conventions may differ from one social group to another reference is a social act in which the speaker assumes that the word/phrase chosen to identify an object/person will be interpreted as the speaker intended (not simply a relationship between the meaning of a word/phrase and an object/person in the world)

Hauptseminar

Introduction to Pragmatics

http://ifla.uni-stuttgart.de/~jilka/index.html

Reference and inference


ANAPHORIC REFERENCE I
In talking and writing we have to keep track of who or what we are talking about for more than one sentence at a time
In the film, a man and a woman were trying to wash a cat. The man was holding the cat while the woman poured water on it. He said something to her and they started laughing.

initial/introductory reference is often indefinite ('a man', 'a woman', 'a cat') subsequent reference with definite NPs ('the man, 'the cat', 'the woman') or with pronouns ('it', 'he', 'she') Reference to already introduced referents is called anaphoric reference (initial expression: antecedent - subsequent expression: anaphor) - anaphoric reference need not be exactly identical to antecedent:
Peel and slice six potatoes. Put them in cold salted water. ('them' now refers to 'the six peeled and sliced potatoes')

- sometimes reversal of antecedent-anaphor order.


I turned the corner and almost stepped on it. There was a large snake in the middle of the path.

cataphoric pattern ('it' is a cataphor)


Hauptseminar Introduction to Pragmatics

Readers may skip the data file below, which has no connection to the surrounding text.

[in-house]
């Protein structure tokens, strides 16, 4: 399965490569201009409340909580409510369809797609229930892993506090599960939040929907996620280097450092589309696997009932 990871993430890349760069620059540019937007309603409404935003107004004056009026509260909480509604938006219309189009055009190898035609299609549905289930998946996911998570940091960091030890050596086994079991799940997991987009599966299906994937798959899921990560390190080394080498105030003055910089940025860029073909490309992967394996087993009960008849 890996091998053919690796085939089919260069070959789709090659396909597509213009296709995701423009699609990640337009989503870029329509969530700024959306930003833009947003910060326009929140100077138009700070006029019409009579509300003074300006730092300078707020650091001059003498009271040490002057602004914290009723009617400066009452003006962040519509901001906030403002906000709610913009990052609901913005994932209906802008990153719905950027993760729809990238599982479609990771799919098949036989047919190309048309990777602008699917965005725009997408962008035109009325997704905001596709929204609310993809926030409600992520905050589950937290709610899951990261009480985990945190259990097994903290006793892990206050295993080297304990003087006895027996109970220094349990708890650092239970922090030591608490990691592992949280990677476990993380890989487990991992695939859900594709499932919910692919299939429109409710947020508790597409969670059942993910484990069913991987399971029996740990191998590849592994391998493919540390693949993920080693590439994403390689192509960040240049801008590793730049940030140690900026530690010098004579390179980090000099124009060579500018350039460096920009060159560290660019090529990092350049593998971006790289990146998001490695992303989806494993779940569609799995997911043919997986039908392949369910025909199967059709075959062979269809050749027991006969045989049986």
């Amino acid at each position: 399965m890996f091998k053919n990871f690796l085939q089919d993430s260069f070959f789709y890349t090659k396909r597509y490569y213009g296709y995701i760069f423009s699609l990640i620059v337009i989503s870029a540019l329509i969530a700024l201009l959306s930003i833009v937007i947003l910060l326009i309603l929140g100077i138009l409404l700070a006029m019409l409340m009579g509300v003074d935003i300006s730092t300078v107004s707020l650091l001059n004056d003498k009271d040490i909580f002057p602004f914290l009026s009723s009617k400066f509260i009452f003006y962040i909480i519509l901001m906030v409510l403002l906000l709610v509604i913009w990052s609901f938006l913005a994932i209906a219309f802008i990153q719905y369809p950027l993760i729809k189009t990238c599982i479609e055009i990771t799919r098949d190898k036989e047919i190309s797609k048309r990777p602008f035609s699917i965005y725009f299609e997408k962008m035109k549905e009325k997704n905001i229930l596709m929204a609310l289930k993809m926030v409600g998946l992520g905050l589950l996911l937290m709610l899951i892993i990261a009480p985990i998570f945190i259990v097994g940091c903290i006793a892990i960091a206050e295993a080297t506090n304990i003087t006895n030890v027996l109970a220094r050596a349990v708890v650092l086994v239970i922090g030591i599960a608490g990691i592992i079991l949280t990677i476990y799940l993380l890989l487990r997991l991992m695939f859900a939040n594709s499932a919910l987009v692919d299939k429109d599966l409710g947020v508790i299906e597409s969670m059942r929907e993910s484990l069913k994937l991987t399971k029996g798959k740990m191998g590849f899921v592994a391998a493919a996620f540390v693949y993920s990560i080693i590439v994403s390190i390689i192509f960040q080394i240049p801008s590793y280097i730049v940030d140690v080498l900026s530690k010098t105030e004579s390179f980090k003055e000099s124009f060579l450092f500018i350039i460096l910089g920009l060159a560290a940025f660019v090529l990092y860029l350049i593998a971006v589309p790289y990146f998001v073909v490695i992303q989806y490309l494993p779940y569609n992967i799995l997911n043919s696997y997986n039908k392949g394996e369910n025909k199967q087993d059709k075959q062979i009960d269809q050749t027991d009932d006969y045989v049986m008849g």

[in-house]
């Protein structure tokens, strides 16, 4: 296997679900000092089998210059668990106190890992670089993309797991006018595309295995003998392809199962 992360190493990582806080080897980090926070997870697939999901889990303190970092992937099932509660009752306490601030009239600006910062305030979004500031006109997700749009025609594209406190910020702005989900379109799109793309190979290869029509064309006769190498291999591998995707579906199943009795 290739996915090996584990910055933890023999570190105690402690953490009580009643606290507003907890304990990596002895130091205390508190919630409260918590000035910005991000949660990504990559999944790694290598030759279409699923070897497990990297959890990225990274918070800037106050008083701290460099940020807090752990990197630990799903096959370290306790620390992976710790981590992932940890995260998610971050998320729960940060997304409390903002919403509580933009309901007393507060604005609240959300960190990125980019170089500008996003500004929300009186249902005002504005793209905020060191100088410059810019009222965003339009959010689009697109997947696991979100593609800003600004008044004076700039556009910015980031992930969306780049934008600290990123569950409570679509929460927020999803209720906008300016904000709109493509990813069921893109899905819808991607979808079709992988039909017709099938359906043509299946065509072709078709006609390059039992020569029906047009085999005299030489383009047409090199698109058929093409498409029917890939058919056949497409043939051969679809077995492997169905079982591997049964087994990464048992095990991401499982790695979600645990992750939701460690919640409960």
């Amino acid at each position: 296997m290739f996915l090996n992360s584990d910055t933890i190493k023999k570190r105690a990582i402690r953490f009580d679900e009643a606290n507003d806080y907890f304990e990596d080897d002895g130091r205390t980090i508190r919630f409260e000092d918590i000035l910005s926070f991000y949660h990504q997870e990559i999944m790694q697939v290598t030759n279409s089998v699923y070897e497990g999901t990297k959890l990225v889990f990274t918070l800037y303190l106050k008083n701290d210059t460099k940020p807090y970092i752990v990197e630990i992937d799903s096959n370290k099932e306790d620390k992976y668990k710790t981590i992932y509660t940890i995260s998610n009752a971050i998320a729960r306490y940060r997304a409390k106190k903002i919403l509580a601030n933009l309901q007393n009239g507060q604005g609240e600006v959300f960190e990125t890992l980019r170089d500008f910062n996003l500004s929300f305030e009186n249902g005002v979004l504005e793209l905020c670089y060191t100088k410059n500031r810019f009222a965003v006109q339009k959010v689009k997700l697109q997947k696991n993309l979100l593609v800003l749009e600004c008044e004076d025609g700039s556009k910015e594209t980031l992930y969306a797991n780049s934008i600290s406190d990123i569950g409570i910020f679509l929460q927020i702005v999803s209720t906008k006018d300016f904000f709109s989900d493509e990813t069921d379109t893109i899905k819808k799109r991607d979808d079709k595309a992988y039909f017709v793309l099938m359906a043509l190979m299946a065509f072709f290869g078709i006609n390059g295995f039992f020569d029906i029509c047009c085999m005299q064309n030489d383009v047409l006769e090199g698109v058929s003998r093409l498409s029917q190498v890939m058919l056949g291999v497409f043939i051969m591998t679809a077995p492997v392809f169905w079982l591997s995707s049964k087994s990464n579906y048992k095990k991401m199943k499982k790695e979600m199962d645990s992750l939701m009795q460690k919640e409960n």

http://ifla.uni-stuttgart.de/~jilka/index.html

Reference and inference


ANAPHORIC REFERENCE II
While definite nouns and pronouns can act as anaphors, ellipsis can as well (zero anaphor)
Peel an onion and slice it. Drop the slices into hot oil. Cook for three minutes. The last utterance 'Cook for three minutes' works with the expectation that the listener will be able to infer that the speaker intends to identify the peeled onion slices

It is possible to make inferences when anaphoric expressions are not linguistically connected to their antecedents.
I just rented a house. The kitchen is really big We had Chardonnay with dinner. The wine was the best part. The bus came on time, but he didn't stop I just rented a house. The kitchen is really big requires the inference that if x is a house, then x has a kitchen to make an anaphoric connection knowledge in the listener is assumed (can be specific, e.g. one must know that Chardonnay is a wine, can lead to lack of grammatical agreement (bus - he)) the social dimension of reference is tied to the effect of collaboration - conversation partners must have something in common/share something (social closeness)

Successful reference means that an intention was recognized, via inference, indicating a kind of shared knowledge and hence social connection.
Hauptseminar Introduction to Pragmatics
http://ifla.uni-stuttgart.de/~jilka/index.html

Reference and inference


ANALYSIS EXERCISE
The following text was found on the back wall of an airline toilet (in an American Airlines plane): PLEASE USE THE TRASH CONTAINER FOR ANYTHING OTHER THAN TOILET PAPER

What are possible interpretations of this? What is the most likely interpretation and what is necessary to arrive at it? The following notice was found on the back wall of the mens toilet in the Universidade Federal de Brasilia SEA EDUCADO, JOGUE O PAPEL NO LIXO (Be educated, throw the paper in the waste basket) What is the most likely interpretation here? Is the note ambiguous? How is understanding of these contradictory messages dependent on the context? What does anything other in the American notice refer to? What is the paper referred to in the Brazilian notice?

Hauptseminar

Introduction to Pragmatics

http://ifla.uni-stuttgart.de/~jilka/index.html